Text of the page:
Clinical Predictors of Response to Cognitive-Behavioral Therapy in Pediatric Anxiety Disorders: The Genes for Treatment (GxT) Study

Jennifer Hudson, Robert Keers, Susanna Roberts, Jonathan Coleman, Gerome Breen, Kristian Arendt, Susan Bogels, Peter Cooper, Cathy Creswell, Catharina A. Hartman, Einar Heiervang, Katrin Hotzel, Tina In-Albon, Kristen Lavallee, Heidi J Lyneham, Carla E. Marin, Anna McKinnon, Richard Meiser-Stedman, Talia Morris, Maaike NautaRonald Rapee, Silvia Schneider, Sophia Schneider, Wendy Silverman, Mikael Thastum, Kerstin Thirlwall, Polly Waite, Gro Janne Wergeland, Kathryn Lester, Thalia Eley

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Objective: The Genes for Treatment study is an international, multisite collaboration exploring the role of genetic, demographic, and clinical predictors in response to cognitive-behavioral therapy (CBT) in pediatric anxiety disorders. The current article, the first in a series of 3, examined demographic and clinical predictors of response to CBT. We hypothesized that the child’s gender, type of anxiety disorder, initial severity and comorbidity, and parents’ psychopathology would significantly predict outcome.

Method: A sample of 1,519 children 5 to 18 years of age with a primary anxiety diagnosis received CBT across 11 sites. Outcome was defined as response (change in diagnostic severity) and remission (absence of the primary diagnosis) at each time point (posttreatment, 3-, 6-, and/or 12-month follow-up) and analysed using linear and logistic mixed models. Separate analyses were conducted using data from posttreatment and follow-up assessments to explore the relative importance of predictors at these time points.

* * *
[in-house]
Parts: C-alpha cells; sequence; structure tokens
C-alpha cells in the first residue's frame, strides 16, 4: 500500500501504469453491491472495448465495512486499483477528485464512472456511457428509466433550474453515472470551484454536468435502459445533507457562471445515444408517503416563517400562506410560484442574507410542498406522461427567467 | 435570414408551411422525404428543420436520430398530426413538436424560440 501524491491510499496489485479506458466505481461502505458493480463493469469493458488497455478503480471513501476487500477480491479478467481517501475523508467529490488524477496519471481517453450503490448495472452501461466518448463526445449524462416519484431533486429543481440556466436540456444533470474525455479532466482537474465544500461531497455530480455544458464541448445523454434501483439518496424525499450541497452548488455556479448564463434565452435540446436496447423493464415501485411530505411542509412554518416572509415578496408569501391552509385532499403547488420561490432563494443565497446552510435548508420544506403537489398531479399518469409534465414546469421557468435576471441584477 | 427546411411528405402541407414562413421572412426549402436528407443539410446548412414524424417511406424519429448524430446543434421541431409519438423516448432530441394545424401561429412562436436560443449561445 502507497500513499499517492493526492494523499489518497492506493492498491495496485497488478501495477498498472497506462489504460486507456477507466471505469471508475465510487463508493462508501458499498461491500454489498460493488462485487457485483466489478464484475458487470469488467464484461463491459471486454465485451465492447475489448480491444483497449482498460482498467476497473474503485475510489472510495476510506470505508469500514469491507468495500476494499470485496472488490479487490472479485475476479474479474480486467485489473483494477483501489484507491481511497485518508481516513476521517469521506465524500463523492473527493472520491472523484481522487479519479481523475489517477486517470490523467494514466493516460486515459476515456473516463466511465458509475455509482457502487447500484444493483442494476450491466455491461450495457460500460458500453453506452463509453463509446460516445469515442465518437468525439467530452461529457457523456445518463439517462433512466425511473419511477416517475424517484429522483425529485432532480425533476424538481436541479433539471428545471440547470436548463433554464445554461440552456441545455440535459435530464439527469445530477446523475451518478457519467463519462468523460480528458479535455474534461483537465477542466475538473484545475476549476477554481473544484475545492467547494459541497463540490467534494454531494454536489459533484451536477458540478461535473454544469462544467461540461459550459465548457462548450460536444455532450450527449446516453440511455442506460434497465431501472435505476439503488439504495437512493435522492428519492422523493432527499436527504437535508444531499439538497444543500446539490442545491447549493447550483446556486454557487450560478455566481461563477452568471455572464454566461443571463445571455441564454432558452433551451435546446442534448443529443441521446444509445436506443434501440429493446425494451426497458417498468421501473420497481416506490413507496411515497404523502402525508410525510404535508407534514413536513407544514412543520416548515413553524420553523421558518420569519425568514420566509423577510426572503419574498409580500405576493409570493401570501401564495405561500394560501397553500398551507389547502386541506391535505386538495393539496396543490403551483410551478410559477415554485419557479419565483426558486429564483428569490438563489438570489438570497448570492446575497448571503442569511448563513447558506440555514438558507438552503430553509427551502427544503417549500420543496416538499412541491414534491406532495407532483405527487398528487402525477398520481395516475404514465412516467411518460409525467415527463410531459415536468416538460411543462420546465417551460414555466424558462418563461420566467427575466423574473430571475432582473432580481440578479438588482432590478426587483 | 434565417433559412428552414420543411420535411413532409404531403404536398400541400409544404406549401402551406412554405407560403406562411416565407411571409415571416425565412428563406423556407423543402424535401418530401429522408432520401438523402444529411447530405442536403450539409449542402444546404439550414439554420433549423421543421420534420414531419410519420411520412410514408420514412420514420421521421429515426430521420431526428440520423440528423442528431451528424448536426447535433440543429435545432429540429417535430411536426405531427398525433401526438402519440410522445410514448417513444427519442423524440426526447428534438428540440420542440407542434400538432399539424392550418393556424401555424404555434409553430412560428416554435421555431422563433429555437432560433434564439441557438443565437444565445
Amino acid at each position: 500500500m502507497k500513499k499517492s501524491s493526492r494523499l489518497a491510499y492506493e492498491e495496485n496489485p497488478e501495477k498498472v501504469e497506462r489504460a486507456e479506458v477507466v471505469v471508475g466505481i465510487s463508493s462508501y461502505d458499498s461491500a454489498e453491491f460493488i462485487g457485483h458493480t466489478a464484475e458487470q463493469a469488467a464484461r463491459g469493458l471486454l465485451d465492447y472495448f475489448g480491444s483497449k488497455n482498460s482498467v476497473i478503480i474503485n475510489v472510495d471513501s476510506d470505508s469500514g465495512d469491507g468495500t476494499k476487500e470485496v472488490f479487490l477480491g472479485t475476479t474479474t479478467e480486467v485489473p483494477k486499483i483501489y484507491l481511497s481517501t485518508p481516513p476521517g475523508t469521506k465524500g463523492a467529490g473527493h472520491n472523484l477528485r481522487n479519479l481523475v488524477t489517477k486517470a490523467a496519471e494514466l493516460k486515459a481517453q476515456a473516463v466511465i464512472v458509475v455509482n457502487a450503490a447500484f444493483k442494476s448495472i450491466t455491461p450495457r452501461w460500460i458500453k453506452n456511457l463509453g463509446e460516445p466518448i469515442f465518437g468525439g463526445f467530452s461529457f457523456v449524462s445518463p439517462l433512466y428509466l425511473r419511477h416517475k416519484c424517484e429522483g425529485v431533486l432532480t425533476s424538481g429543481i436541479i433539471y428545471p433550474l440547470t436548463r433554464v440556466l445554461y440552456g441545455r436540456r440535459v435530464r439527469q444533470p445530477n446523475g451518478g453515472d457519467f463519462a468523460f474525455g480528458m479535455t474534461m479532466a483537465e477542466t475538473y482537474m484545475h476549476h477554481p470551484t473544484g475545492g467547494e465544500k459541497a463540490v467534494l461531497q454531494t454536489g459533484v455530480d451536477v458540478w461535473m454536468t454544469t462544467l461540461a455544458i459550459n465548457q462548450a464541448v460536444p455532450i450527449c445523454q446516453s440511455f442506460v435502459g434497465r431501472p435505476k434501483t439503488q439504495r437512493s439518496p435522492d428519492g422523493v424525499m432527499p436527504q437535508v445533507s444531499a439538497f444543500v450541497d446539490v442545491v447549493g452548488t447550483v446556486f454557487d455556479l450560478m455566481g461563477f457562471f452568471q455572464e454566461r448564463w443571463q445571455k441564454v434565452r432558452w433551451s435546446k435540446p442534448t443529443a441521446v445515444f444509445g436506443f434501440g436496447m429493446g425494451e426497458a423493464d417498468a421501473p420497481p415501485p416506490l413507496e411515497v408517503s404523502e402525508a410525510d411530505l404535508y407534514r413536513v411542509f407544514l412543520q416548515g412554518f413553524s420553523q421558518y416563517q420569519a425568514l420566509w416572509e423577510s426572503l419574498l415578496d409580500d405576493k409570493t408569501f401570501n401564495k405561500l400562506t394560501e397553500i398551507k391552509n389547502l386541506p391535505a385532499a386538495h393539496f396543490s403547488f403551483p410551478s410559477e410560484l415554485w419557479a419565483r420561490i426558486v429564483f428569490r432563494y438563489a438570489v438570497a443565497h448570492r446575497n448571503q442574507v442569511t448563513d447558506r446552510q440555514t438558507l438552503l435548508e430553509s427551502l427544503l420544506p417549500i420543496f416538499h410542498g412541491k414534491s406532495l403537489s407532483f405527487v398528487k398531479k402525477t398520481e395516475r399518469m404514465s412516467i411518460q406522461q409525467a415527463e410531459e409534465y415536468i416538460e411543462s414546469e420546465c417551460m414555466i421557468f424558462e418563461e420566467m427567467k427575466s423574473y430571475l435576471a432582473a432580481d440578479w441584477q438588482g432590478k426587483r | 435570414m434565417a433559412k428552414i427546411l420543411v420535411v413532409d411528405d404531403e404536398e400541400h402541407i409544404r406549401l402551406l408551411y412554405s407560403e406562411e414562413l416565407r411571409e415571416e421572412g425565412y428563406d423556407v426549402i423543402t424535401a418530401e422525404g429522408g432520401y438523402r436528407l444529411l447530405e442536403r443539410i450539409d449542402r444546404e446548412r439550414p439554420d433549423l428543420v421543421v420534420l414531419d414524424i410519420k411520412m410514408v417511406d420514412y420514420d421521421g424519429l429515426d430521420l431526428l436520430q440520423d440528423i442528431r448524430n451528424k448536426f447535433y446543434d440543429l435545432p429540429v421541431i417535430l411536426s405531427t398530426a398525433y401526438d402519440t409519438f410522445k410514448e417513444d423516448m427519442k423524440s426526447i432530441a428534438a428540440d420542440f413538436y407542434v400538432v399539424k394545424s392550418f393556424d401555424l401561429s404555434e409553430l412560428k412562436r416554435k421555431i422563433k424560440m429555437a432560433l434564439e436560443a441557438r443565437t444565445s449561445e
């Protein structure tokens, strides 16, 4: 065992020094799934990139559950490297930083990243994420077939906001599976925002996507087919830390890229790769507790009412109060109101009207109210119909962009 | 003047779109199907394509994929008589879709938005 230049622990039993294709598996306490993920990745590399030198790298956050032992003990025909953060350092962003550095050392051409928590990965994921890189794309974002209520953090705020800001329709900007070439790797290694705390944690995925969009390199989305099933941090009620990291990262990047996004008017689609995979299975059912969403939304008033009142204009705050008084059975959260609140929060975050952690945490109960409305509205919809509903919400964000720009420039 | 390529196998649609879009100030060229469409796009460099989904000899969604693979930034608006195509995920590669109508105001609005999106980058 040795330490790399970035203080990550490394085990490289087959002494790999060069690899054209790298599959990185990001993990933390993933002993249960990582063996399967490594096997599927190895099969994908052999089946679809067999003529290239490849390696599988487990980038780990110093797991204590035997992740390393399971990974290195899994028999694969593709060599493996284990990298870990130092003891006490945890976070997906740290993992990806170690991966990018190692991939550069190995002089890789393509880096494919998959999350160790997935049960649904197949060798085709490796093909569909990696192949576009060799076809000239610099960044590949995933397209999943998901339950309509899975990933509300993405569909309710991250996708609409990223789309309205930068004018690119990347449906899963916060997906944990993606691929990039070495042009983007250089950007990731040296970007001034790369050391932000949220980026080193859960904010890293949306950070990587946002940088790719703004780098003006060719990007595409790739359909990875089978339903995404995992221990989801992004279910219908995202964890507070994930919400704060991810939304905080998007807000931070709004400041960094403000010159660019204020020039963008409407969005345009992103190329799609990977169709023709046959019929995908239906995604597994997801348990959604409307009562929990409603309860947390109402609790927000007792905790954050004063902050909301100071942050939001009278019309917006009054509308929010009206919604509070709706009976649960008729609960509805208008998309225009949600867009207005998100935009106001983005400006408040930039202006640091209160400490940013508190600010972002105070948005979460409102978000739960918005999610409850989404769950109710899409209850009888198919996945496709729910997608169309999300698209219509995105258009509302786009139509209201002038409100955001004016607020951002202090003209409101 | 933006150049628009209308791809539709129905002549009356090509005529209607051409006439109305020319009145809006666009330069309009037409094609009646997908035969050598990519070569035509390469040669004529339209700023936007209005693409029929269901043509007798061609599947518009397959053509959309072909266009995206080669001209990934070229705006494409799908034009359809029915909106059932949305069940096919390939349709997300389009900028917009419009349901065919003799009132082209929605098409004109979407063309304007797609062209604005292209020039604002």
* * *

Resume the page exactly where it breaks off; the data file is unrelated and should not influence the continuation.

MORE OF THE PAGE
Results: Individuals with social anxiety disorder (SoAD) had significantly poorer outcomes (poorer response and lower rates of remission) than those with generalized anxiety disorder (GAD). Although individuals with specific phobia (SP) also had poorer outcomes than those with GAD at posttreatment, these differences were not maintained at follow-up. Both comorbid mood and externalizing disorders significantly predicted poorer outcomes at posttreatment and followup, whereas self-reported parental psychopathology had little effect on posttreatment outcomes but significantly predicted response (although not remission) at follow-up.

Conclusion: SoAD, nonanxiety comorbidity, and parental psychopathology were associated with poorer outcomes after CBT. The results highlight the need for enhanced treatments for children at risk for poorer outcomes.
Original languageEnglish
Pages (from-to)454–463
JournalJournal of the American Academy of Child and Adolescent Psychiatry
Issue number6
Early online date1 Apr 2015
Publication statusPublished - 1 Jun 2015


  • Cognitive Behavioural Therapy (CBT)


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